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By Sam Rillstone
Review – Sam’s Take returns for the year with Sam recapping a few of his favourites from his summer viewing – Glass Onion, Guillermo del Toro’s Pinocchio and The Banshees of Inisherin.
Directed by Rian Johnson, the film is a standalone sequel to 2019’s Knives Out, with Daniel Craig reprising his role as master detective Benoit Blanc taking on a new case revolving around tech billionaire Miles Bron (Edward Norton) and his closest friends.
The ensemble cast also includes Janelle Monáe, Kathryn Hahn, Leslie Odom Jr., Jessica Henwick, Madelyn Cline, Kate Hudson and Dave Bautista. Everyone is just a perpetually online jerk who thinks higher of themselves.
Miles is the amalgamation of every pretentious billionaire you can think of. Norton plays him well but he’s contending with an entire cast of scene chewers.
A big stand-out was Kate Hudson as Birdie, who is a pop of colour both figuratively and literally in every scene she’s in, and clearly having the time of her life.
And of course Craig as Benoit Blanc is fun and complex. Yes he’s just a simple detective on the face of it but there’s reasons for why he is this way, like all great deductive minds: Sherlock Holmes, Hercule Poirot, Batman! Again you can see Craig is having a blast, free from the commitments of 007.
The first half hour or so is a little odd at times but taken in the grand scheme of the film makes sense even if it is a bit tedious.
Storywise it’s similar to the first film, with a lot of subversion of expectations. As the title suggests, there’s abundant layers to the film in an intelligent, essentially airtight story.
It’s the complex relationships between the characters that makes the story reliant on them so rich.
There’s also shades of the themes from the first film with characters of a certain social standing garnering victory over others.
Directed by Guillermo del Toro and Mark Gustafson, it’s a reimagining of the classic novel by Carlo Collodi, featuring Gregory Mann as the titular wooden puppet making his way through the world guided by his father Geppetto (David Bradley) and insect conscience Sebastian J. Cricket (Ewan McGregor), set to the backdrop of WWII Italy.
It immediately strikes you that everything you see is miniatures and handcrafted stop-motion animation. Each movement is intentional and exactly how it’s supposed to be with a handmade charm.
Mann as Pinocchio is so expressive and pure. He charmingly encapsulates the naive glee of the wooden boy while also giving him so much life in dramatic moments. Beautiful singing voice too.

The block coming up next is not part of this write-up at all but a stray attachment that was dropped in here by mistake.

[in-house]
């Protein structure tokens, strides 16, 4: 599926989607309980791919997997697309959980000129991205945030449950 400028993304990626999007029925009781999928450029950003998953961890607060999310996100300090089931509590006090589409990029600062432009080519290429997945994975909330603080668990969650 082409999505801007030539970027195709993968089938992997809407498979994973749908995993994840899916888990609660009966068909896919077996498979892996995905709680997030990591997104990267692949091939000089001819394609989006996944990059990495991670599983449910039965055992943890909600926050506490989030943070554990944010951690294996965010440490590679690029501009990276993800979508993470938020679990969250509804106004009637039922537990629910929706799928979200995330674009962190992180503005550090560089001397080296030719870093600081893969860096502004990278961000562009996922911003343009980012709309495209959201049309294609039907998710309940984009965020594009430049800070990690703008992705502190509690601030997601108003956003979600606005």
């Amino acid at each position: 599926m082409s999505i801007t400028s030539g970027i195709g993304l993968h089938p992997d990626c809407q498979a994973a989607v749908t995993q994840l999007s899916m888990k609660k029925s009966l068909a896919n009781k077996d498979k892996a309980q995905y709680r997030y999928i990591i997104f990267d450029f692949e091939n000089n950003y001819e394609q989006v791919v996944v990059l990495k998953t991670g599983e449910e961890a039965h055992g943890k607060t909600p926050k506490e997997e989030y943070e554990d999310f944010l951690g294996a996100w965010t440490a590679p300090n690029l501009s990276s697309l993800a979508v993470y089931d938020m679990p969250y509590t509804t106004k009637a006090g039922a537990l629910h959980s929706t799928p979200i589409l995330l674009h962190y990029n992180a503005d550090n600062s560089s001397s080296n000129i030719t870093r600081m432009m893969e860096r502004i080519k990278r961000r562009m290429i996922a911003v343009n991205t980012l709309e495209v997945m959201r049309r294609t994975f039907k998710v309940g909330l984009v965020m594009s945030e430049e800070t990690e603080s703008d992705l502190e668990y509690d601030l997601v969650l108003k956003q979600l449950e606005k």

There wasn’t as much of Sebastian J. Cricket as I’d like. McGregor has so much expression and emotion in his performance for what I thought was an interesting portrayal of the character. He almost reluctantly and begrudgingly accepts the role of Pinocchio’s guide, which is a departure from what many will see when thinking of the character. But it’s fun and gives the character a bit more agency and tension in the story.
I will say it’s a bit of a slow burn, and also very grim which is known from the outset. Like the well-known Disney version, the film highlights the joy of curiosity, but further, the heartbreak of trying to live up to the expectations of someone who is grieving, all seen through the fantastical lens of del Toro’s style.
It’s a story about a boy learning about loss and cherishing loved ones.
The setting of fascist Italy is in the background for the first half, but soon comes to the forefront in a really great scene. There’s a juxtaposition of the glee of children playing and war games which has the impact of two ends of the spectrum of the human experience colliding.
Directed by Martin McDonagh, the film follows Pádraic (Colin Farrell) and Colm (Brendan Gleeson), two lifelong friends on the Irish island of Inisherin who find themselves at an impasse when one abruptly ends their relationship.
Kerry Condon and Barry Keoghan also star as Pádraic’s sister Siobhan and troubled local boy Dominic respectively.
It’s such a simple premise but so engaging. One friend decides they don’t like the other any more and stops talking to them. And it’s all believable as well – you can see how the different moments escalate from one another which is a credit to the writing and performance of these characters.
I also thought it brought up interesting ideas about human behaviour and etiquette in relationships. What’s said and isn’t, how we deem certain choices to be rude or hurtful.
Farrell’s Padraic is so charming and naive. Very child-like without being dumb if that makes sense. Farrell plays the character so intelligently in such a way that you can always tell what he is thinking even when just staring sadly at his donkey Jenny.
Gleeson’s Colm has this calculated calmness about him. He and Farrell bounce off of each other wonderfully, the erraticism of Pádraic and the stillness of Colm creating a tension which draws you in.
Keoghan as Dominic is once again making immensely deliberate and calculated choices in his performance. I found the character heartbreaking which I imagine is the point of him, and Keoghan is as always giving it 100 percent.
The film is very performance driven. Like a theatre play it focuses on a small set of distinct characters and deals with a seemingly low-stakes situation. But it’s the relationships between these characters which make the story rich. I could see McDonagh’s history as a playwright, seeing how each scene and setting would play out on a stage.
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